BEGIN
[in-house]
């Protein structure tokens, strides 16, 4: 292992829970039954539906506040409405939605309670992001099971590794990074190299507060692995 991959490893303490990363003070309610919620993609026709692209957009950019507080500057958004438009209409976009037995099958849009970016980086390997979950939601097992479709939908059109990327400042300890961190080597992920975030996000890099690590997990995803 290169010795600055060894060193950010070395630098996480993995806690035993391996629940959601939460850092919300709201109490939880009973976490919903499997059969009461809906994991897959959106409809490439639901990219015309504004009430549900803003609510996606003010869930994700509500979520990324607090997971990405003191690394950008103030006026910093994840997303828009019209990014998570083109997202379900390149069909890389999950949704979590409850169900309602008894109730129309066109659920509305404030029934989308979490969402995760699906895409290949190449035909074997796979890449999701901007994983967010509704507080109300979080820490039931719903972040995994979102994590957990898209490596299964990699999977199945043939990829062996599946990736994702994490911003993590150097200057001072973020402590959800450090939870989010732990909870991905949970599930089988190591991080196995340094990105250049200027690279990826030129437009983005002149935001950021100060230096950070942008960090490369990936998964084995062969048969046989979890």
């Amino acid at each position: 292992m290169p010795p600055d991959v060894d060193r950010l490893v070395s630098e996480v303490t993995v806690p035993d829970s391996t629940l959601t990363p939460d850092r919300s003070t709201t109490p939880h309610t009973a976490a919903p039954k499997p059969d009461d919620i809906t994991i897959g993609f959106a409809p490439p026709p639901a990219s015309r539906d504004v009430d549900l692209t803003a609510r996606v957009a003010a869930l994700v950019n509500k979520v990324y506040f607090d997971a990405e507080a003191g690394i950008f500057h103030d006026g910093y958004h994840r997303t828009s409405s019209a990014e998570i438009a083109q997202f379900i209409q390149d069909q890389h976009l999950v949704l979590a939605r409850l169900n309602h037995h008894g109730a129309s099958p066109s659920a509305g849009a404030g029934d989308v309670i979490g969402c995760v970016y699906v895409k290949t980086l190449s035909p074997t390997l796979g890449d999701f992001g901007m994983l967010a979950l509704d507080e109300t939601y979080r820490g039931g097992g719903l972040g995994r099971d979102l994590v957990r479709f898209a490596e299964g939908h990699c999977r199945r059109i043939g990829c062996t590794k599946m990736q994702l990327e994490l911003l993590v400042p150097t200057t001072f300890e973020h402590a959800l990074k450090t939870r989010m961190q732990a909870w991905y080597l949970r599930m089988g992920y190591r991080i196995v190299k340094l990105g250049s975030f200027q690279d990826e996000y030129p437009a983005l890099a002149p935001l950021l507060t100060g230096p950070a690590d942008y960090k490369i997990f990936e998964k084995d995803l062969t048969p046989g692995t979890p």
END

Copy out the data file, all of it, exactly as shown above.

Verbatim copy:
[in-house]
């Protein structure tokens, strides 16, 4: 292992829970039954539906506040409405939605309670992001099971590794990074190299507060692995 991959490893303490990363003070309610919620993609026709692209957009950019507080500057958004438009209409976009037995099958849009970016980086390997979950939601097992479709939908059109990327400042300890961190080597992920975030996000890099690590997990995803 290169010795600055060894060193950010070395630098996480993995806690035993391996629940959601939460850092919300709201109490939880009973976490919903499997059969009461809906994991897959959106409809490439639901990219015309504004009430549900803003609510996606003010869930994700509500979520990324607090997971990405003191690394950008103030006026910093994840997303828009019209990014998570083109997202379900390149069909890389999950949704979590409850169900309602008894109730129309066109659920509305404030029934989308979490969402995760699906895409290949190449035909074997796979890449999701901007994983967010509704507080109300979080820490039931719903972040995994979102994590957990898209490596299964990699999977199945043939990829062996599946990736994702994490911003993590150097200057001072973020402590959800450090939870989010732990909870991905949970599930089988190591991080196995340094990105250049200027690279990826030129437009983005002149935001950021100060230096950070942008960090490369990936998964084995062969048969046989979890």
């Amino acid at each position: 292992m290169p010795p600055d991959v060894d060193r950010l490893v070395s630098e996480v303490t993995v806690p035993d829970s391996t629940l959601t990363p939460d850092r919300s003070t709201t109490p939880h309610t009973a976490a919903p039954k499997p059969d009461d919620i809906t994991i897959g993609f959106a409809p490439p026709p639901a990219s015309r539906d504004v009430d549900l692209t803003a609510r996606v957009a003010a869930l994700v950019n509500k979520v990324y506040f607090d997971a990405e507080a003191g690394i950008f500057h103030d006026g910093y958004h994840r997303t828009s409405s019209a990014e998570i438009a083109q997202f379900i209409q390149d069909q890389h976009l999950v949704l979590a939605r409850l169900n309602h037995h008894g109730a129309s099958p066109s659920a509305g849009a404030g029934d989308v309670i979490g969402c995760v970016y699906v895409k290949t980086l190449s035909p074997t390997l796979g890449d999701f992001g901007m994983l967010a979950l509704d507080e109300t939601y979080r820490g039931g097992g719903l972040g995994r099971d979102l994590v957990r479709f898209a490596e299964g939908h990699c999977r199945r059109i043939g990829c062996t590794k599946m990736q994702l990327e994490l911003l993590v400042p150097t200057t001072f300890e973020h402590a959800l990074k450090t939870r989010m961190q732990a909870w991905y080597l949970r599930m089988g992920y190591r991080i196995v190299k340094l990105g250049s975030f200027q690279d990826e996000y030129p437009a983005l890099a002149p935001l950021l507060t100060g230096p950070a690590d942008y960090k490369i997990f990936e998964k084995d995803l062969t048969p046989g692995t979890p």